The real culprit in this Charissa Thompson mess is podcasts

Faux pas is further proof that the closer you get to content creation the less your brain pays attention

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This Charissa Thompson backlash, justified as it is, misses the bigger point, and if I may add 2 cents to the towering pile, it’s this: Podcasts are dumb. After two years of aggregating sports personalities saying stupid stuff, there’s more idiotic news made on podcasts than on social media at this point. The entire medium is based on talking long enough to say something interesting.

Society acts like time is our most precious resource, and yet people devote hours to listening to other human beings meander through a conversation. Thompson’s admission to making up sideline reports was a product of a glaring lack of self-awareness, but also due to an overabundance of accessibility. The comments didn’t even originate from her own pod; it was a Barfstool production (Pardon My Take), and I bet even the intern who edited that episode knew the sound-byte would get sports media in a tizzy.

“I’ve said this before, so I haven’t been fired for saying it, but I’ll say it again. I would make up the report sometimes because A, the coach wouldn’t come out at halftime or it was too late and I was like, ‘I didn’t want to screw up the report,’ so I was like, ‘I’m just going to make this up,’” said Thompson, who hosts Amazon’s Thursday Night Football studio show.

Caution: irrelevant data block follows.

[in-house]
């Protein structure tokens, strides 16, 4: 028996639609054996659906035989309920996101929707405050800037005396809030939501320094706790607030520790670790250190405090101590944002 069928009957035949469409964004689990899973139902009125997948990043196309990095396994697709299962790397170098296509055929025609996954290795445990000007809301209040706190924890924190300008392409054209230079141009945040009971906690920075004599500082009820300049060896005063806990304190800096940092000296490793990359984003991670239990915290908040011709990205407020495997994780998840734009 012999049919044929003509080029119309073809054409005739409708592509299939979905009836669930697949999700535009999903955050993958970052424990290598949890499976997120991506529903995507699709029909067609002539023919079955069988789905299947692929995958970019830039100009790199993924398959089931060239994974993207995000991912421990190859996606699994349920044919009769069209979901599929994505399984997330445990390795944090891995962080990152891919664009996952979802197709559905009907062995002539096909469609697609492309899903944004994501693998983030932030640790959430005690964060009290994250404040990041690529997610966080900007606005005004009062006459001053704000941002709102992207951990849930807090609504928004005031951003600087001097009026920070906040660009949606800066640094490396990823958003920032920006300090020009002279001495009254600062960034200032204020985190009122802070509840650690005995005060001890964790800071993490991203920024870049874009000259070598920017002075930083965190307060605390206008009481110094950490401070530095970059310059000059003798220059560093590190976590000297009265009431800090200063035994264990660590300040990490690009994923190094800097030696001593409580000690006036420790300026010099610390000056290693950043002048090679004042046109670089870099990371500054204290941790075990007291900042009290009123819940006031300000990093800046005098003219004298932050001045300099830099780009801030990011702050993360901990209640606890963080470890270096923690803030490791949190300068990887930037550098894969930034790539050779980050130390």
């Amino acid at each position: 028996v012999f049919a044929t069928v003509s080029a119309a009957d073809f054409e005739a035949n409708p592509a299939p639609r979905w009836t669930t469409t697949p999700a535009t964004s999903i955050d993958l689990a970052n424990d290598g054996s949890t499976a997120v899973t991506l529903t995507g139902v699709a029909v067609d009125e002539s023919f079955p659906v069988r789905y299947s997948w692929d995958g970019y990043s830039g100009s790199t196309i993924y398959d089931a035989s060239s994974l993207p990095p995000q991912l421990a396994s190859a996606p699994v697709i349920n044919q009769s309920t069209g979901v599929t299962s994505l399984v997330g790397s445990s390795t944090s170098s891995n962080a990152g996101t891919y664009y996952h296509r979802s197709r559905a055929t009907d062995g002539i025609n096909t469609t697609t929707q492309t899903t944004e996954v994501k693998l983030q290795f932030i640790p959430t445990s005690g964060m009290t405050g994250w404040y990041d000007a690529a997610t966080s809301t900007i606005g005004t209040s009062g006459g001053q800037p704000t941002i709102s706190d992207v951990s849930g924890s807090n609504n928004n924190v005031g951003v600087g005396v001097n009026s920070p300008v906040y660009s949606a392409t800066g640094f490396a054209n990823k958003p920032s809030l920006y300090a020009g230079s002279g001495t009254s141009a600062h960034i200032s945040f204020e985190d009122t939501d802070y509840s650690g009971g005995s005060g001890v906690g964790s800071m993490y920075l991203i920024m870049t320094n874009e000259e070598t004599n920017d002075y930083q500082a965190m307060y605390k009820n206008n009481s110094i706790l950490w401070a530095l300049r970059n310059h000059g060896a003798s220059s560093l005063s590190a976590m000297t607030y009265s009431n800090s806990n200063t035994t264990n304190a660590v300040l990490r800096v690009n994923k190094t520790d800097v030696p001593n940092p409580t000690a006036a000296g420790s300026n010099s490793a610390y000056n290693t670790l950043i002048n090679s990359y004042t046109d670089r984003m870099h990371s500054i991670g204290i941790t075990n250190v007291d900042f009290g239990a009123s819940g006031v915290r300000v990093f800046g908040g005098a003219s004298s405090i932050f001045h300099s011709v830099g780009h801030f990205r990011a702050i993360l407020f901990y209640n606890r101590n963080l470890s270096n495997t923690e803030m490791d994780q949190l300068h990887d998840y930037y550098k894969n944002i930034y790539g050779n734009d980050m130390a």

There’s no one louder than self-righteous journalists whose profession has been disgraced. The world needs another “Why Charissa screwed up” column like it needs another podcast. I’m not defending her. I’m slandering my own industry, because when there’s no news, we create it.


That’s literally what I do two to three times a day. Now I’m not making things up — at least not without a disclaimer — but the goal is to say something interesting or funny or polarizing while hoping the constant stream of garbage spilling out of your brain doesn’t get you in trouble.


The difference is no matter how scripted the podcast, it’s spontaneous, and an orator isn’t afforded a chance to collect their thoughts and edit later. Even with those advantages, writers still get words twisted. Thompson was just chatting without a net and blurted out a career-threatening anecdote about sideline reporting.

She’s backpedaling faster than Sauce Gardner because the news cycle got her. The only way for modern journos to avoid vomiting all over their career is to talk less, and seeing as that’s how talking heads make their money, it’s a big ask.


Capitalism forced journalism to procreate with content creation, and podcasts are the offspring. They’re a necessary evil. My views of social media and podcasting have taken a Ron Swanson-ian turn since I’ve dislodged both from my life, so take this rant accordingly.

Far be it for me to say what’s dumber: Recording your stream of consciousness for others to sift through, or telling Big Cat that you used to make up sideline reports, and not immediately asking for it to be struck from the record?